Categories
Python Software Development

Django Friday Tips: Password validation

This time I’m gonna address Django’s builtin authentication system, more specifically the ways we can build custom improvements over the already very solid foundations it provides.

The idea for this post came from reading an article summing up some considerations we should have when dealing with passwords. Most of those considerations are about what controls to implement (what “types” of passwords to accept) and how to securely store those passwords. By default Django does the following:

  • Passwords are stored using PBKDF2. There are also other alternatives such as Argon2 and bcrypt, that can be defined in the setting PASSWORD_HASHERS.
  • Every Django release the “strength”/cost of this algorithm is increased. For example, version 3.1 applied 216000 iterations and the last version (3.2 at the time of writing) applies 260000. The migration from one to another is done automatically once the user logs in.
  • There are a set of validators that control the kinds of passwords allowed to be used in the system, such as enforcing a minimum length. These validators are defined on the setting AUTH_PASSWORD_VALIDATORS.

By default when we start a new project these are the included validators :

  • UserAttributeSimilarityValidator
  • MinimumLengthValidator
  • CommonPasswordValidator
  • NumericPasswordValidator

The names are very descriptive and I would say a good starting point. But as the article mentions the next step is to make sure users aren’t reusing previously breached passwords or using passwords that are known to be easily guessed (even when complying with the other rules). CommonPasswordValidator already does part of this job but with a very limited list (20000 entries).

Improving password validation

So for the rest of this post I will show you some ideas on how we can make this even better. More precisely, prevent users from using a known weak password.

1. Use your own list

The easiest approach, but also the more limited one, is providing your own list to `CommonPasswordValidator`, containing more entries than the ones provided by default. The list must be provided as a file with one entry in lower case per line. It can be set like this:

{
  "NAME": "django.contrib.auth.password_validation.CommonPasswordValidator",
  "OPTIONS": {"password_list_path": "<path_to_your_file>"}
}

2. Use zxcvbn-python

Another approach is to use an existing and well-known library that evaluates the password, compares it with a list of known passwords (30000) but also takes into account slight variations and common patterns.

To use zxcvbn-python we need to implement our own validator, something that isn’t hard and can be done this way:

# <your_app>/validators.py

from django.core.exceptions import ValidationError
from zxcvbn import zxcvbn


class ZxcvbnValidator:
    def __init__(self, min_score=3):
        self.min_score = min_score

    def validate(self, password, user=None):
        user_info = []
        if user:
            user_info = [
                user.email, 
                user.first_name, 
                user.last_name,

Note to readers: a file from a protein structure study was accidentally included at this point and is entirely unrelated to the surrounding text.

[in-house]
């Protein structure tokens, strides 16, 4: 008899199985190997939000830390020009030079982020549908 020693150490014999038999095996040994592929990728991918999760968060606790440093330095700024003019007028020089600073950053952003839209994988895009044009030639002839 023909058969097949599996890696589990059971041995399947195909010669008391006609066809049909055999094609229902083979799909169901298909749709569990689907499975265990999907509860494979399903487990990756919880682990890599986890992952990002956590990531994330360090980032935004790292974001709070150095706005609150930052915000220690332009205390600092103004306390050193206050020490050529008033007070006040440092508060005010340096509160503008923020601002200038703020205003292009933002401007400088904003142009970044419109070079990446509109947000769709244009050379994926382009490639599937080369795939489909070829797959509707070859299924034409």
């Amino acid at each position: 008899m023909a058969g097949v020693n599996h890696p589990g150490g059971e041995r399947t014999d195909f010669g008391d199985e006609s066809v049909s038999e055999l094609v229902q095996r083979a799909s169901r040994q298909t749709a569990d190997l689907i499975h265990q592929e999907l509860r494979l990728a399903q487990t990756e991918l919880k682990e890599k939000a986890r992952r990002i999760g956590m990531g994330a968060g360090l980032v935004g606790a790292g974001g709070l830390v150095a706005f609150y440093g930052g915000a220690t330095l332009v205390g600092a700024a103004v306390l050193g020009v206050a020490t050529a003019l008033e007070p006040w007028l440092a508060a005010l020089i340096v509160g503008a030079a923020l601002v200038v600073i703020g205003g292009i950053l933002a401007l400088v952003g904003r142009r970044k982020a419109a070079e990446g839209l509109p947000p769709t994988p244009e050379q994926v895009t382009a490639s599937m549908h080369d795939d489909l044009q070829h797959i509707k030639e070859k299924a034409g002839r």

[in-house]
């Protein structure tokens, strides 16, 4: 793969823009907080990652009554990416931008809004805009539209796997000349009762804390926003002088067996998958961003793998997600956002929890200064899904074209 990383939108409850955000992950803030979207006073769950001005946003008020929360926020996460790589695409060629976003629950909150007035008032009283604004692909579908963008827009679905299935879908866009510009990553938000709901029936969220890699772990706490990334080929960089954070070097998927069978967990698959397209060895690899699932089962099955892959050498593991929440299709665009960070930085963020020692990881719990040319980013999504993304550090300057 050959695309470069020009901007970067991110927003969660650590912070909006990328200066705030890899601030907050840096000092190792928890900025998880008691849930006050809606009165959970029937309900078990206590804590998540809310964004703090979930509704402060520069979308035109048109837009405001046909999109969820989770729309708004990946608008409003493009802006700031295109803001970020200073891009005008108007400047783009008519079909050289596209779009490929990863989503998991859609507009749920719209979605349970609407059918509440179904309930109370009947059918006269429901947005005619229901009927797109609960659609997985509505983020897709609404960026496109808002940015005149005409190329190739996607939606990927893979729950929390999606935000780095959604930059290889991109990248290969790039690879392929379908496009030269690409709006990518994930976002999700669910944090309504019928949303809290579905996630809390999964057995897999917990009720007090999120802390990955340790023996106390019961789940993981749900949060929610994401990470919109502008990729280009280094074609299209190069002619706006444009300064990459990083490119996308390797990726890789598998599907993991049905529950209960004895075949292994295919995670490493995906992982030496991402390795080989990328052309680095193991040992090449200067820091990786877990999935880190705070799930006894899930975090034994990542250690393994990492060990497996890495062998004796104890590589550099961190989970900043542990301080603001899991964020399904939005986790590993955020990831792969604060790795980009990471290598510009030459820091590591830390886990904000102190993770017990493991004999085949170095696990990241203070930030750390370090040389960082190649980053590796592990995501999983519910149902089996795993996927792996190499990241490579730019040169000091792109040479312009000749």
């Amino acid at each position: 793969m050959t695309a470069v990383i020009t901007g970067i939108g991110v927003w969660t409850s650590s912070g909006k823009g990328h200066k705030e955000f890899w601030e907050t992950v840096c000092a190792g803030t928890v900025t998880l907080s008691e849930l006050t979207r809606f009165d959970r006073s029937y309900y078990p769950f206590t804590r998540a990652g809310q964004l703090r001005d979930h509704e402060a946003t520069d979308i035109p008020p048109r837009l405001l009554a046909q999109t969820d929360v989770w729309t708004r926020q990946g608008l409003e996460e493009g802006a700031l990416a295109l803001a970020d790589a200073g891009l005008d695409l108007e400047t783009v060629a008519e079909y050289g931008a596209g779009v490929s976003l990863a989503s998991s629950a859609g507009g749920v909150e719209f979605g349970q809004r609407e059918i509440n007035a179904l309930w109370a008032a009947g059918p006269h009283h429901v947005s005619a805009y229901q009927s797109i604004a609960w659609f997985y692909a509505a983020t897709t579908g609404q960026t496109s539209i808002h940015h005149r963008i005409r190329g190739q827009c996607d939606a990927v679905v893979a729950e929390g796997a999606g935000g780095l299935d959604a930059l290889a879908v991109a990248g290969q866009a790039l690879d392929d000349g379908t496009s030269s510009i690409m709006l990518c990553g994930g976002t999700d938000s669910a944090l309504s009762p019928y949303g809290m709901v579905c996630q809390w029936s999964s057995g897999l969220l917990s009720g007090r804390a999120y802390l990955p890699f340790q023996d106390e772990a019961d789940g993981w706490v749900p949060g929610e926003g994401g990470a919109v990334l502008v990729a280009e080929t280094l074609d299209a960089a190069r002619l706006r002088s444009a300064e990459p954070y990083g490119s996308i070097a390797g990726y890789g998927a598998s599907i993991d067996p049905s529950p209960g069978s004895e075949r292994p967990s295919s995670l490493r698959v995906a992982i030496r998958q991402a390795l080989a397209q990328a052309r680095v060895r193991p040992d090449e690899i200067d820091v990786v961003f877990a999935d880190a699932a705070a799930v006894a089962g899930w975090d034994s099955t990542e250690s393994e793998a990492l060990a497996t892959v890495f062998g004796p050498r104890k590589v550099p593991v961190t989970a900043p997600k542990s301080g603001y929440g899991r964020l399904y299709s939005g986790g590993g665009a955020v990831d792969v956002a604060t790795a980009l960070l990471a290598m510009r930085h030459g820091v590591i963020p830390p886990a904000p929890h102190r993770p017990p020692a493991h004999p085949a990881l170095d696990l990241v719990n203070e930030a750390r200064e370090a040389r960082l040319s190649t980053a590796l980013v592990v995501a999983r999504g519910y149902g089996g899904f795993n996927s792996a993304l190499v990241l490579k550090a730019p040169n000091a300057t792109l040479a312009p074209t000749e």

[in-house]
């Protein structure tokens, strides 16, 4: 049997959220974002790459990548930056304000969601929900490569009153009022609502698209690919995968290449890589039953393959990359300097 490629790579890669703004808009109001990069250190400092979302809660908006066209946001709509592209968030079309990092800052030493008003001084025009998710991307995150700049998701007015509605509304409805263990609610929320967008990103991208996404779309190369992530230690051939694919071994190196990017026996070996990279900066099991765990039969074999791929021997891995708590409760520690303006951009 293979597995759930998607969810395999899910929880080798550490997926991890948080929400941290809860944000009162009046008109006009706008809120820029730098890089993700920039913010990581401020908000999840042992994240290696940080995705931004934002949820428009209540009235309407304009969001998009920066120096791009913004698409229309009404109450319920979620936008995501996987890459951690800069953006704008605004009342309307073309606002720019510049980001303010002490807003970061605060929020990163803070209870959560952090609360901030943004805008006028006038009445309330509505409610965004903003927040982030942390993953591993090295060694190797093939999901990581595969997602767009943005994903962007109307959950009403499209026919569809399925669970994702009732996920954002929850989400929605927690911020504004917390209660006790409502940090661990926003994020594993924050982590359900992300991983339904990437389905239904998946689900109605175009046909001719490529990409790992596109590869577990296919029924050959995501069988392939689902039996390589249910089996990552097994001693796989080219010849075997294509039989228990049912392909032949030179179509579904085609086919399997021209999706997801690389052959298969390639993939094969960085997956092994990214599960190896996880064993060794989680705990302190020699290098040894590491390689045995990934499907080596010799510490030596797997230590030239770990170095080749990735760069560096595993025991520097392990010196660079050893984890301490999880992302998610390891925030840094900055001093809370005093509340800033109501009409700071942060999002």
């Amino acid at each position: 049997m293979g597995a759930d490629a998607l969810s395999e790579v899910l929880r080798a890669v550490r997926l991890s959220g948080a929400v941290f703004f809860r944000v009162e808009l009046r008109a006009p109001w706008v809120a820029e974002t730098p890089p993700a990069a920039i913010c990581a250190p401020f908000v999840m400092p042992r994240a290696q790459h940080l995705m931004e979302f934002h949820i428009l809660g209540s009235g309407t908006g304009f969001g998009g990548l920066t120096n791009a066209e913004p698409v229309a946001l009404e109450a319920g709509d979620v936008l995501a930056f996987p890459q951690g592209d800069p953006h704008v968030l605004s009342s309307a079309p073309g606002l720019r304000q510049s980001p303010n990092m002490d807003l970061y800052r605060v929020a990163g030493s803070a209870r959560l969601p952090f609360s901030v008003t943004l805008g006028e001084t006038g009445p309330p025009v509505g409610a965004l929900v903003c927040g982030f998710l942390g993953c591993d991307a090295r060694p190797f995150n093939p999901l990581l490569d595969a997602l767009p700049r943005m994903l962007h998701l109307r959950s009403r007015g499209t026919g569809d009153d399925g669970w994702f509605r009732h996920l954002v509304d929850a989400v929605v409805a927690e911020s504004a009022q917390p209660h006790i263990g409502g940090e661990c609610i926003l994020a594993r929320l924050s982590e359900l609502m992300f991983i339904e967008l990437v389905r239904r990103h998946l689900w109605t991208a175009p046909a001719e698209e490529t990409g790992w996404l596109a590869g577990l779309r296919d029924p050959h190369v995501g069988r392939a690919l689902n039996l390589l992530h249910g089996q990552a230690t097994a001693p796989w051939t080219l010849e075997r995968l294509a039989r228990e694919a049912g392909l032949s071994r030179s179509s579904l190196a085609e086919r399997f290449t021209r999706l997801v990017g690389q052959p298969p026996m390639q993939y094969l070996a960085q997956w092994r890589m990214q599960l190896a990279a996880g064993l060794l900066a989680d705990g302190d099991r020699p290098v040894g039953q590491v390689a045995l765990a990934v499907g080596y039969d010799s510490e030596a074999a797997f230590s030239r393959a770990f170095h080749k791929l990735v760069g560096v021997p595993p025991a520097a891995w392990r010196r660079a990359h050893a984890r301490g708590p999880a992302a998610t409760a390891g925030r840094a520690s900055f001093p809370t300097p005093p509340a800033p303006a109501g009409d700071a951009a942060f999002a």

user.username
            ]
        result = zxcvbn(password, user_inputs=user_info)

        if result.get("score") < self.min_score:
            raise ValidationError(
                "This passoword is too weak",
                code="not_strong_enough",
                params={"min_score": self.min_score},
            )

    def get_help_text(self):
        return "The password must be long and not obvious"

Then we just need to add to the settings just like the other validators. It’s an improvement but we still can do better.

3. Use “have i been pwned?”

As suggested by the article, a good approach is to make use of the biggest source of leaked passwords we have available, haveibeenpwned.com.

The full list is available for download, but I find it hard to justify a 12GiB dependency on most projects. The alternative is to use their API (documentation available here), but again we must build our own validator.

# <your_app>/validators.py

from hashlib import sha1
from io import StringIO

from django.core.exceptions import ValidationError

import requests
from requests.exceptions import RequestException

class LeakedPasswordValidator:
    def validate(self, password, user=None):
        hasher = sha1(password.encode("utf-8"))
        hash = hasher.hexdigest().upper()
        url = "https://api.pwnedpasswords.com/range/"

        try:
            resp = requests.get(f"{url}{hash[:5]}")
            resp.raise_for_status()
        except RequestException:
            raise ValidationError(
                "Unable to evaluate password.",
                code="network_failure",
            )

        lines = StringIO(resp.text).readlines()
        for line in lines:
            suffix = line.split(":")[0]

            if hash == f"{hash[:5]}{suffix}":
                raise ValidationError(
                    "This password has been leaked before",
                    code="leaked_password",
                )

    def get_help_text(self):
        return "Use a different password"

Then add it to the settings.

Edit: As suggested by one reader, instead of this custom implementation we could use pwned-passwords-django (which does practically the same thing).

And for today this is it. If you have any suggestions for other improvements related to this matter, please share them in the comments, I would like to hear about them.

Categories
Personal Random Bits

My picks on open-source licenses

Sooner or later everybody that works with computers will have to deal with software licenses. Newcomers usually assume that software is either open-source (aka free stuff) or proprietary, but this is a very simplistic view of the world and wrong most of the time.

This topic can quickly become complex and small details really matter. You might find yourself using a piece of software in a way that the license does not allow.